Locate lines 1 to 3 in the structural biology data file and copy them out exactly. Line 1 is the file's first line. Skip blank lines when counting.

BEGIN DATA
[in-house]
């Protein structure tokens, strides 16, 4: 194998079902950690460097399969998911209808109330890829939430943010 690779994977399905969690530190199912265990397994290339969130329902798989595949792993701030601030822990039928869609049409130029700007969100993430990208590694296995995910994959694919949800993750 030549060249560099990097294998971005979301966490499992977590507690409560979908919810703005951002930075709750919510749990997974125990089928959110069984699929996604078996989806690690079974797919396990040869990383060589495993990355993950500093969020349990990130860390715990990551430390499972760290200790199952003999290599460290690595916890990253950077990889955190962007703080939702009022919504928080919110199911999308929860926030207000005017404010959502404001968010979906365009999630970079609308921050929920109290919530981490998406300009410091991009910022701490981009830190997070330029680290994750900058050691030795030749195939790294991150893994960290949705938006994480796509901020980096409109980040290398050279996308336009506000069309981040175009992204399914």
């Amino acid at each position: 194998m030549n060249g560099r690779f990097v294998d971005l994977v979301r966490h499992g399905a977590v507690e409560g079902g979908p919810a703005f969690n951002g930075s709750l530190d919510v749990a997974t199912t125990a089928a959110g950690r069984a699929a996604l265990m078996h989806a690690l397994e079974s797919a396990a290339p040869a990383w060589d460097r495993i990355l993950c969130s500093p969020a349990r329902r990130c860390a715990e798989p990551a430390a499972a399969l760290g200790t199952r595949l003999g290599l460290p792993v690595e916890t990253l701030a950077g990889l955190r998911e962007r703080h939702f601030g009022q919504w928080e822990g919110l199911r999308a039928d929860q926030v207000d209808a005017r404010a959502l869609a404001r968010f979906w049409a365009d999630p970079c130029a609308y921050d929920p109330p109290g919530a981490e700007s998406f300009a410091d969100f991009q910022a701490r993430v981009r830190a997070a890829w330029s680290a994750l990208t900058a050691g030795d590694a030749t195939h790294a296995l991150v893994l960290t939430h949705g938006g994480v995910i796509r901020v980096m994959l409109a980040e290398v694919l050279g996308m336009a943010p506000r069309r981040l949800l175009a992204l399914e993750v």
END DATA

[in-house]
């Protein structure tokens, strides 16, 4: 194998079902950690460097399969998911209808109330890829939430943010 690779994977399905969690530190199912265990397994290339969130329902798989595949792993701030601030822990039928869609049409130029700007969100993430990208590694296995995910994959694919949800993750 030549060249560099990097294998971005979301966490499992977590507690409560979908919810703005951002930075709750919510749990997974125990089928959110069984699929996604078996989806690690079974797919396990040869990383060589495993990355993950500093969020349990990130860390715990990551430390499972760290200790199952003999290599460290690595916890990253950077990889955190962007703080939702009022919504928080919110199911999308929860926030207000005017404010959502404001968010979906365009999630970079609308921050929920109290919530981490998406300009410091991009910022701490981009830190997070330029680290994750900058050691030795030749195939790294991150893994960290949705938006994480796509901020980096409109980040290398050279996308336009506000069309981040175009992204399914």
């Amino acid at each position: 194998m030549n060249g560099r690779f990097v294998d971005l994977v979301r966490h499992g399905a977590v507690e409560g079902g979908p919810a703005f969690n951002g930075s709750l530190d919510v749990a997974t199912t125990a089928a959110g950690r069984a699929a996604l265990m078996h989806a690690l397994e079974s797919a396990a290339p040869a990383w060589d460097r495993i990355l993950c969130s500093p969020a349990r329902r990130c860390a715990e798989p990551a430390a499972a399969l760290g200790t199952r595949l003999g290599l460290p792993v690595e916890t990253l701030a950077g990889l955190r998911e962007r703080h939702f601030g009022q919504w928080e822990g919110l199911r999308a039928d929860q926030v207000d209808a005017r404010a959502l869609a404001r968010f979906w049409a365009d999630p970079c130029a609308y921050d929920p109330p109290g919530a981490e700007s998406f300009a410091d969100f991009q910022a701490r993430v981009r830190a997070a890829w330029s680290a994750l990208t900058a050691g030795d590694a030749t195939h790294a296995l991150v893994l960290t939430h949705g938006g994480v995910i796509r901020v980096m994959l409109a980040e290398v694919l050279g996308m336009a943010p506000r069309r981040l949800l175009a992204l399914e993750v």